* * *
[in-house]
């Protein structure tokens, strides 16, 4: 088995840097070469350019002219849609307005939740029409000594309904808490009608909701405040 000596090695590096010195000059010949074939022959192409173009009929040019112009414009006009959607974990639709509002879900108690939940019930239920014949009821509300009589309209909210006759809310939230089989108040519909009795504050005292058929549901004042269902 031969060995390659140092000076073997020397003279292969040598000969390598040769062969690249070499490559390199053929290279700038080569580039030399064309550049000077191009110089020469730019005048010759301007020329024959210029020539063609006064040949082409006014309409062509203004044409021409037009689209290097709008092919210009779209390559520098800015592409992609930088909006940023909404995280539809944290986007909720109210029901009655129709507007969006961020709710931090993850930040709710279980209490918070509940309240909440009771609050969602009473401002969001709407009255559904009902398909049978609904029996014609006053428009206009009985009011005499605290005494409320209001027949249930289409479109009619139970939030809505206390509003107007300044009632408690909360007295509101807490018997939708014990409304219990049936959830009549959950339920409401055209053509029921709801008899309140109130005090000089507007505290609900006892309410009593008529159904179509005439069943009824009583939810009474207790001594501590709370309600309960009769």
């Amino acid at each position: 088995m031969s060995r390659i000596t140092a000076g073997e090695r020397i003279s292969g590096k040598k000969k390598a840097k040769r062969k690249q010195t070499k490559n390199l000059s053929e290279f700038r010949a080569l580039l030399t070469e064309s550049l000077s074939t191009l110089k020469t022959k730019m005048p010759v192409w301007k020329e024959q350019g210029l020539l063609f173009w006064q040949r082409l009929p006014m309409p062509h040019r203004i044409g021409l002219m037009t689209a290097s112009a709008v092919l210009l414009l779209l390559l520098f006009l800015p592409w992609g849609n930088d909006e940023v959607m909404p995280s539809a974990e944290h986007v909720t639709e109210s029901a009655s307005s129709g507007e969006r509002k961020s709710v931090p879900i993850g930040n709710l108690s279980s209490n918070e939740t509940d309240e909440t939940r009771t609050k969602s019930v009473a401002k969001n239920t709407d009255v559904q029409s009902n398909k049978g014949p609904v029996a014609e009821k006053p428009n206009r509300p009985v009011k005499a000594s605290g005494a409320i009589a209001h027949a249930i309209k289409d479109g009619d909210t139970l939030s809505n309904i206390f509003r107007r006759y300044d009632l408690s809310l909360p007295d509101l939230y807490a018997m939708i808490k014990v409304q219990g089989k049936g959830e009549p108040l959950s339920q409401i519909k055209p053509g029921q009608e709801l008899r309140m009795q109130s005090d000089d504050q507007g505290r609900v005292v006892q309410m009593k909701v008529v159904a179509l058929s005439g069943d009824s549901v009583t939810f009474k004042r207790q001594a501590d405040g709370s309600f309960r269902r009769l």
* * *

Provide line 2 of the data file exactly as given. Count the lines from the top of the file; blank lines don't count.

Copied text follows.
């Protein structure tokens, strides 16, 4: 088995840097070469350019002219849609307005939740029409000594309904808490009608909701405040 000596090695590096010195000059010949074939022959192409173009009929040019112009414009006009959607974990639709509002879900108690939940019930239920014949009821509300009589309209909210006759809310939230089989108040519909009795504050005292058929549901004042269902 031969060995390659140092000076073997020397003279292969040598000969390598040769062969690249070499490559390199053929290279700038080569580039030399064309550049000077191009110089020469730019005048010759301007020329024959210029020539063609006064040949082409006014309409062509203004044409021409037009689209290097709008092919210009779209390559520098800015592409992609930088909006940023909404995280539809944290986007909720109210029901009655129709507007969006961020709710931090993850930040709710279980209490918070509940309240909440009771609050969602009473401002969001709407009255559904009902398909049978609904029996014609006053428009206009009985009011005499605290005494409320209001027949249930289409479109009619139970939030809505206390509003107007300044009632408690909360007295509101807490018997939708014990409304219990049936959830009549959950339920409401055209053509029921709801008899309140109130005090000089507007505290609900006892309410009593008529159904179509005439069943009824009583939810009474207790001594501590709370309600309960009769």